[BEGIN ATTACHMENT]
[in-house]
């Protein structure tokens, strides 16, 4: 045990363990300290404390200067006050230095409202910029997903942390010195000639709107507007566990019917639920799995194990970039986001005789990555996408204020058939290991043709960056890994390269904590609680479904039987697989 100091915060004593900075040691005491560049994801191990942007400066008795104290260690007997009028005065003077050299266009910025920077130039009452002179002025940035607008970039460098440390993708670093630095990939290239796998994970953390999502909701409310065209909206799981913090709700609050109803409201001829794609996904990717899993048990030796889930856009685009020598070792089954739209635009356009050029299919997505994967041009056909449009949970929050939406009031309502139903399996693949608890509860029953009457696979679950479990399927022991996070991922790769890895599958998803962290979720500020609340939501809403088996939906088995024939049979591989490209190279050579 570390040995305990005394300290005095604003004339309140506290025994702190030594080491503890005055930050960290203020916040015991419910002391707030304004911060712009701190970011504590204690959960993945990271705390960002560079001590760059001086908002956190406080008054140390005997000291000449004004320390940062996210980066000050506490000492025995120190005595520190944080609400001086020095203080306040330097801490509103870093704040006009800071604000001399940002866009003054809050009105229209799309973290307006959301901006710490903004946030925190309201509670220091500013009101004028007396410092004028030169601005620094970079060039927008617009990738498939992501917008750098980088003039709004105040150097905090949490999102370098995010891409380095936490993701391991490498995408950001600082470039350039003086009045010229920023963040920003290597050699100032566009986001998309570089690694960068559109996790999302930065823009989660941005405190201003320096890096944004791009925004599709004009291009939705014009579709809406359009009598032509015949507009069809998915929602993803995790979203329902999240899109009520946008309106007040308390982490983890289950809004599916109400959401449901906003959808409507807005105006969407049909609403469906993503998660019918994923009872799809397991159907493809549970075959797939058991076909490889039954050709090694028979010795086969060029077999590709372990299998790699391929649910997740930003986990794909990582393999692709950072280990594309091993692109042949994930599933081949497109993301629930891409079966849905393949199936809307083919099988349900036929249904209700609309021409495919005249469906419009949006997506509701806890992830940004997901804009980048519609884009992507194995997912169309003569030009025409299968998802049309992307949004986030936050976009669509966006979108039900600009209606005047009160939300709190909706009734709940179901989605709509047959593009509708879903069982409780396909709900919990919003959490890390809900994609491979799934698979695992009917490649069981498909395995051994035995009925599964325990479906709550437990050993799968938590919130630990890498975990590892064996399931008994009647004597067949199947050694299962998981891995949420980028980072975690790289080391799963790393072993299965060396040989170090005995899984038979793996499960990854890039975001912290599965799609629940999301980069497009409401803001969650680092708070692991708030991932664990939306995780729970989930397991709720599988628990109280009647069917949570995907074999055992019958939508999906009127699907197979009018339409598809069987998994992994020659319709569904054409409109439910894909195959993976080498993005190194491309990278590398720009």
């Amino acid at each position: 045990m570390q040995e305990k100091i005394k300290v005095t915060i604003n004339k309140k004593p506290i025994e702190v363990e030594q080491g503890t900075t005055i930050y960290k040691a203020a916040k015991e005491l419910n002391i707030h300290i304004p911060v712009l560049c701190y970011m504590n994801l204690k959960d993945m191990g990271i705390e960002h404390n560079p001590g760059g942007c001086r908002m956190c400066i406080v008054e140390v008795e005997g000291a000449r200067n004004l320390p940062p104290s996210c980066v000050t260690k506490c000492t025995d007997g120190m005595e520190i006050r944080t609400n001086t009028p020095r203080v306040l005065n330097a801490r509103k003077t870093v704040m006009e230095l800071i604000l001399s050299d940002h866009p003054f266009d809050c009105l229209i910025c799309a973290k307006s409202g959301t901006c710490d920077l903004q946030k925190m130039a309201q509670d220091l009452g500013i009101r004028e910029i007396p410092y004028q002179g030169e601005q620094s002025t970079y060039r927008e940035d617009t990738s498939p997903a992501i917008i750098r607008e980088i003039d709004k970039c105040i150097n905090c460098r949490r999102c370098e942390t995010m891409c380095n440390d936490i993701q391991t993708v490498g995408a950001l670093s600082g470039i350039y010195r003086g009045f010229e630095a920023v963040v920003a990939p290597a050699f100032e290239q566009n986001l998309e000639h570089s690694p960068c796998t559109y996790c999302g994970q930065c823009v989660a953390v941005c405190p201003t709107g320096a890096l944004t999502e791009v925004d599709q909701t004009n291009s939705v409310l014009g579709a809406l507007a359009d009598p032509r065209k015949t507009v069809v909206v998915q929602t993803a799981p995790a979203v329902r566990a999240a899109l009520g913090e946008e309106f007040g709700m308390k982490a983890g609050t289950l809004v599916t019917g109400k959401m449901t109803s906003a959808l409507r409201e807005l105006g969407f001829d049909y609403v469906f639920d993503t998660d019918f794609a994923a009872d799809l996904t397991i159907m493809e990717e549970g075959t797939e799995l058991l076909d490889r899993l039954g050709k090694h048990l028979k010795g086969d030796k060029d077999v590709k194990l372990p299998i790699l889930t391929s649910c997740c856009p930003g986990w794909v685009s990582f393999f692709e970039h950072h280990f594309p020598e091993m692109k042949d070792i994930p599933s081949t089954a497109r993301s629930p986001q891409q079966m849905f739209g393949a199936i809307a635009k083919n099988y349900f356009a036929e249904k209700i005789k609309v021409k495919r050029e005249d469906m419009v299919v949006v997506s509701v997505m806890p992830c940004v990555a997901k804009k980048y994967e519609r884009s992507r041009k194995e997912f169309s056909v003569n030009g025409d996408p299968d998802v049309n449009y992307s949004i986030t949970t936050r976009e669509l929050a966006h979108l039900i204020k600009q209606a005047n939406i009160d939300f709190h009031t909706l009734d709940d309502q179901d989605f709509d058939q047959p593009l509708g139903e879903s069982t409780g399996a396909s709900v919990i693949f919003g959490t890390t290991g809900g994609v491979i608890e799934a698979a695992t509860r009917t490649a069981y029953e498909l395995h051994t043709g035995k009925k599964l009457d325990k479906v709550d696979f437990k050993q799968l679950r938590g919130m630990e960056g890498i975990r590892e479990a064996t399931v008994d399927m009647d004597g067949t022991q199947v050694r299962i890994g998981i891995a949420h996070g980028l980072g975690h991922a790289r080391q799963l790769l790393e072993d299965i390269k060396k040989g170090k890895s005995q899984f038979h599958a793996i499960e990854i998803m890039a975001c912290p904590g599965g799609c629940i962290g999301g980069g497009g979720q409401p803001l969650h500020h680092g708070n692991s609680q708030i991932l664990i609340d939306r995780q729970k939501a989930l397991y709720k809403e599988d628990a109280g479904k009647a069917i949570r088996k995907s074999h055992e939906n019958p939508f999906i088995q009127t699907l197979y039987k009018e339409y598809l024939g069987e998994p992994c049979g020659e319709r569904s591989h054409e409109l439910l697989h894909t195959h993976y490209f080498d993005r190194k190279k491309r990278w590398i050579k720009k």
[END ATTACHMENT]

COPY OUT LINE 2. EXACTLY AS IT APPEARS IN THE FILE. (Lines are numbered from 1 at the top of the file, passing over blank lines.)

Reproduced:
């Protein structure tokens, strides 16, 4: 045990363990300290404390200067006050230095409202910029997903942390010195000639709107507007566990019917639920799995194990970039986001005789990555996408204020058939290991043709960056890994390269904590609680479904039987697989 100091915060004593900075040691005491560049994801191990942007400066008795104290260690007997009028005065003077050299266009910025920077130039009452002179002025940035607008970039460098440390993708670093630095990939290239796998994970953390999502909701409310065209909206799981913090709700609050109803409201001829794609996904990717899993048990030796889930856009685009020598070792089954739209635009356009050029299919997505994967041009056909449009949970929050939406009031309502139903399996693949608890509860029953009457696979679950479990399927022991996070991922790769890895599958998803962290979720500020609340939501809403088996939906088995024939049979591989490209190279050579 570390040995305990005394300290005095604003004339309140506290025994702190030594080491503890005055930050960290203020916040015991419910002391707030304004911060712009701190970011504590204690959960993945990271705390960002560079001590760059001086908002956190406080008054140390005997000291000449004004320390940062996210980066000050506490000492025995120190005595520190944080609400001086020095203080306040330097801490509103870093704040006009800071604000001399940002866009003054809050009105229209799309973290307006959301901006710490903004946030925190309201509670220091500013009101004028007396410092004028030169601005620094970079060039927008617009990738498939992501917008750098980088003039709004105040150097905090949490999102370098995010891409380095936490993701391991490498995408950001600082470039350039003086009045010229920023963040920003290597050699100032566009986001998309570089690694960068559109996790999302930065823009989660941005405190201003320096890096944004791009925004599709004009291009939705014009579709809406359009009598032509015949507009069809998915929602993803995790979203329902999240899109009520946008309106007040308390982490983890289950809004599916109400959401449901906003959808409507807005105006969407049909609403469906993503998660019918994923009872799809397991159907493809549970075959797939058991076909490889039954050709090694028979010795086969060029077999590709372990299998790699391929649910997740930003986990794909990582393999692709950072280990594309091993692109042949994930599933081949497109993301629930891409079966849905393949199936809307083919099988349900036929249904209700609309021409495919005249469906419009949006997506509701806890992830940004997901804009980048519609884009992507194995997912169309003569030009025409299968998802049309992307949004986030936050976009669509966006979108039900600009209606005047009160939300709190909706009734709940179901989605709509047959593009509708879903069982409780396909709900919990919003959490890390809900994609491979799934698979695992009917490649069981498909395995051994035995009925599964325990479906709550437990050993799968938590919130630990890498975990590892064996399931008994009647004597067949199947050694299962998981891995949420980028980072975690790289080391799963790393072993299965060396040989170090005995899984038979793996499960990854890039975001912290599965799609629940999301980069497009409401803001969650680092708070692991708030991932664990939306995780729970989930397991709720599988628990109280009647069917949570995907074999055992019958939508999906009127699907197979009018339409598809069987998994992994020659319709569904054409409109439910894909195959993976080498993005190194491309990278590398720009």